Tonight is Charlie Gibson‘s last broadcast as the anchor of ABC World News. Even though it’s going quietly, it’s the end of an era. When Peter Jennings revealed he was stepping down from the anchor chair, he was the last of the Big Three to do so — Dan Rather and Tom Brokaw had both left their posts the previous year, and Jennings signaled the end of their shared era but it was not yet apparent that the primacy of the evening news was an era that had passed. It was only in the bumpy succession that it became clear that keeping that half-hour of news relevant and essential viewing for millions of Americans — then and still the biggest combined audience for news around — was going to be a challenge. NBC had had a smooth transition from Brokaw to Brian Williams, and CBS had stablilized with Bob Schieffer after Dan Rather’s abrupt departure.
At ABC, though, there was turmoil. After Jennings stepped down in April 2005, and then after his death in August of that year, there was no succession plan and ABC News president David Westin dragged his feet on making a decision, even though Gibson had been the reliable fill-in for Jennings. Finally, in December 2005, Westin decided to make Elizabeth Vargas and Bob Woodruff co-anchors of World News. But in January 2006 on a trip to Iraq, Woodruff was gravely injured, scuttling that plan. After some more turmoil and a very wobbly tenure for all concerned, including Gibson’s on-air partner at GMA, Diane Sawyer, Gibson was officially made the anchor of ABC World News (then still “World News Tonight”) and took over the chair.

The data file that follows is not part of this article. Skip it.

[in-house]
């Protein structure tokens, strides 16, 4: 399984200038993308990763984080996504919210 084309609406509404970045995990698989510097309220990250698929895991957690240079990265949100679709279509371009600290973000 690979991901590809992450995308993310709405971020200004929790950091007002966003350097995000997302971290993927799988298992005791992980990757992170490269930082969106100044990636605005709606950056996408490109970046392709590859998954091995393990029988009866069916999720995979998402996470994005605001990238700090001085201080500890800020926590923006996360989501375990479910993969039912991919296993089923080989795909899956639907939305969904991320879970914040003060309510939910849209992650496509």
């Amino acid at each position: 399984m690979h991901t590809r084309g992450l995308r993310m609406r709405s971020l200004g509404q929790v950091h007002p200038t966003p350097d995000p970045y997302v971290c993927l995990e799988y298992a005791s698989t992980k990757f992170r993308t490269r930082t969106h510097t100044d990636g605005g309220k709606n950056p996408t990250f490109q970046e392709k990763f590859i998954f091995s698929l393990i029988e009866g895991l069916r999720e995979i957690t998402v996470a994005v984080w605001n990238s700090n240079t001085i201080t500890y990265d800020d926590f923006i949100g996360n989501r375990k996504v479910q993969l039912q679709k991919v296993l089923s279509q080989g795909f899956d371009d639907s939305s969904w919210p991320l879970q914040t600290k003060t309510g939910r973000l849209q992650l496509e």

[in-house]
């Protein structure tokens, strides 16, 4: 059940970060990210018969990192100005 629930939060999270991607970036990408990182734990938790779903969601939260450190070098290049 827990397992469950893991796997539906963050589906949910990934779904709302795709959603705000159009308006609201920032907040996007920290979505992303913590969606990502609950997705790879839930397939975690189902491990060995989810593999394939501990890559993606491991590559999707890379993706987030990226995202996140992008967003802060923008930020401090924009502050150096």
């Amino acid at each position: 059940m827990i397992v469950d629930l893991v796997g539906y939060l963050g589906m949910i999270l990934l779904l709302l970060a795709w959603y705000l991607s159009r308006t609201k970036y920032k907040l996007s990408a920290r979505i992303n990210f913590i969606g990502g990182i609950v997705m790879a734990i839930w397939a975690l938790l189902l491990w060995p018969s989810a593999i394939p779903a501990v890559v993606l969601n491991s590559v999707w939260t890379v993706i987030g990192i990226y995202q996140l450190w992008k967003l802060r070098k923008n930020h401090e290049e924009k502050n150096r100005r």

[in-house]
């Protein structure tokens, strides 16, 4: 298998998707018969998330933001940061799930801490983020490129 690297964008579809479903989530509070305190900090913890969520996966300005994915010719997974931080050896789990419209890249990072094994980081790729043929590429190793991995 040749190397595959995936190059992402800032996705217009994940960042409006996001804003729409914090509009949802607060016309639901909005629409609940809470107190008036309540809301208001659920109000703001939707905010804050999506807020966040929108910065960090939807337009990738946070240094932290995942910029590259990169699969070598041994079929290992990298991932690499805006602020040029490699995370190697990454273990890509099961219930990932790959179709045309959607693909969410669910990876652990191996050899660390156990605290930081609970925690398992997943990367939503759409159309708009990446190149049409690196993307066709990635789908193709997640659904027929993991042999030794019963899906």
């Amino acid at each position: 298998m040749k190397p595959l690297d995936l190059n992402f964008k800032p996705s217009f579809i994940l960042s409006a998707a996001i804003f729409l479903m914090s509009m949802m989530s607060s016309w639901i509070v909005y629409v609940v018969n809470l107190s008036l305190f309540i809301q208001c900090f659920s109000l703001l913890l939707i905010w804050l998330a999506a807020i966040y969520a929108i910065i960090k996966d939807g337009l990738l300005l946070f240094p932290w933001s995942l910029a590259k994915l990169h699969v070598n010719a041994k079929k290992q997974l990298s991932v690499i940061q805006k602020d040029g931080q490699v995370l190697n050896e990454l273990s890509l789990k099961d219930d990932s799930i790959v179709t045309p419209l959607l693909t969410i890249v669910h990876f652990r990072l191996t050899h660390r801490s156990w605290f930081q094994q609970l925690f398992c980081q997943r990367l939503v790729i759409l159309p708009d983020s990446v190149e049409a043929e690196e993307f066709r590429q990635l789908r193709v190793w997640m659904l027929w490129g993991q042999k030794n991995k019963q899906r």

Why must a discussion of Gibson’s tenure always begin with that wobbly start? Because of what came after it: Stability. Charlie Gibson in that anchor chair was a steady, dependable rock — exactly what was needed at World News after such a rough ride, and really the only thing that could have kept things on an even keel in the 6:30 p.m. hour. Then, steadily and surely, he started gaining on NBC.
The evening news glare had turned to Katie Couric taking over at CBS in September 2006, and that upheaval over there represented a chance for Gibson and his team to entrench and slowly gain. Which is exactly what they did, creeping up against then-leader NBC and giving Williams & Co. a real run for their money, tussling for first throughout 2007 and ending that year neck and neck. Though NBC eventually pulled back ahead, Gibson had surprised people: Slow and steady could, it seemed, win the race.
Gibson has shown that slow and steadiness throughout his tenure — and now that he’s going, we realize that that is what is going with him. Eric Deggans today called him “the last old-school TV anchorman,” and while I’m not quite sure that’s correct — whatever his extracurriculars, Brian Williams is still very rooted in that tradition, and I think Diane Sawyer is as well (and also let’s not forget that Brokaw started at the Today show, too) — Gibson is the last one who seems to have just been an anchorman. He didn’t blog. He rarely gave interviews. He didn’t do the late-show circuit. He wasn’t interested in doing anything extra, unless that ‘extra’ meant, say, moderating a primary debate.